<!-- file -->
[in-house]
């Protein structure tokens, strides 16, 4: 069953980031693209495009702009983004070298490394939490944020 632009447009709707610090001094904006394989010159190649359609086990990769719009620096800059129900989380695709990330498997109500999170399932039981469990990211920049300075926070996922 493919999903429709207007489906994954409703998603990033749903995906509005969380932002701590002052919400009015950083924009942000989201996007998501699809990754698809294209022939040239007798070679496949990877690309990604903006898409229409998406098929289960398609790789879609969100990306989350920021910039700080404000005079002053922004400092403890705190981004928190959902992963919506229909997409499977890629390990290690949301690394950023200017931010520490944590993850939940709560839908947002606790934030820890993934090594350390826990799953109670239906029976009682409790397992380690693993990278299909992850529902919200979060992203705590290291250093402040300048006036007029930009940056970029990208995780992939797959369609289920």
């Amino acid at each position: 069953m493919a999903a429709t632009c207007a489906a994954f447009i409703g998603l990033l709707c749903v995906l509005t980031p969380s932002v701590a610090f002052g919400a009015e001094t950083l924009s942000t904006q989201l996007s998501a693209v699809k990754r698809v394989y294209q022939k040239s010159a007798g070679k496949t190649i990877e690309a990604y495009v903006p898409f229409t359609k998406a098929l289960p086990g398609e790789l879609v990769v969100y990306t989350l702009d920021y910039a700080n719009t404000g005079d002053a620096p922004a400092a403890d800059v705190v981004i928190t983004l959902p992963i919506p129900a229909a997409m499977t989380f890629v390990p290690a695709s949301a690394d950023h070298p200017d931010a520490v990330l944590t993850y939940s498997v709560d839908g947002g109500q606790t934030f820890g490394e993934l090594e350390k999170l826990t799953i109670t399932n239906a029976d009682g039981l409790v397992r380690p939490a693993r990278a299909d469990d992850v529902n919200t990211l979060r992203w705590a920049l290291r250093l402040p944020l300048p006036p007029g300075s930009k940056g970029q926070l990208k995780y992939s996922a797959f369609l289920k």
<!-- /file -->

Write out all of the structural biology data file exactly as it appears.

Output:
[in-house]
């Protein structure tokens, strides 16, 4: 069953980031693209495009702009983004070298490394939490944020 632009447009709707610090001094904006394989010159190649359609086990990769719009620096800059129900989380695709990330498997109500999170399932039981469990990211920049300075926070996922 493919999903429709207007489906994954409703998603990033749903995906509005969380932002701590002052919400009015950083924009942000989201996007998501699809990754698809294209022939040239007798070679496949990877690309990604903006898409229409998406098929289960398609790789879609969100990306989350920021910039700080404000005079002053922004400092403890705190981004928190959902992963919506229909997409499977890629390990290690949301690394950023200017931010520490944590993850939940709560839908947002606790934030820890993934090594350390826990799953109670239906029976009682409790397992380690693993990278299909992850529902919200979060992203705590290291250093402040300048006036007029930009940056970029990208995780992939797959369609289920």
């Amino acid at each position: 069953m493919a999903a429709t632009c207007a489906a994954f447009i409703g998603l990033l709707c749903v995906l509005t980031p969380s932002v701590a610090f002052g919400a009015e001094t950083l924009s942000t904006q989201l996007s998501a693209v699809k990754r698809v394989y294209q022939k040239s010159a007798g070679k496949t190649i990877e690309a990604y495009v903006p898409f229409t359609k998406a098929l289960p086990g398609e790789l879609v990769v969100y990306t989350l702009d920021y910039a700080n719009t404000g005079d002053a620096p922004a400092a403890d800059v705190v981004i928190t983004l959902p992963i919506p129900a229909a997409m499977t989380f890629v390990p290690a695709s949301a690394d950023h070298p200017d931010a520490v990330l944590t993850y939940s498997v709560d839908g947002g109500q606790t934030f820890g490394e993934l090594e350390k999170l826990t799953i109670t399932n239906a029976d009682g039981l409790v397992r380690p939490a693993r990278a299909d469990d992850v529902n919200t990211l979060r992203w705590a920049l290291r250093l402040p944020l300048p006036p007029g300075s930009k940056g970029q926070l990208k995780y992939s996922a797959f369609l289920k």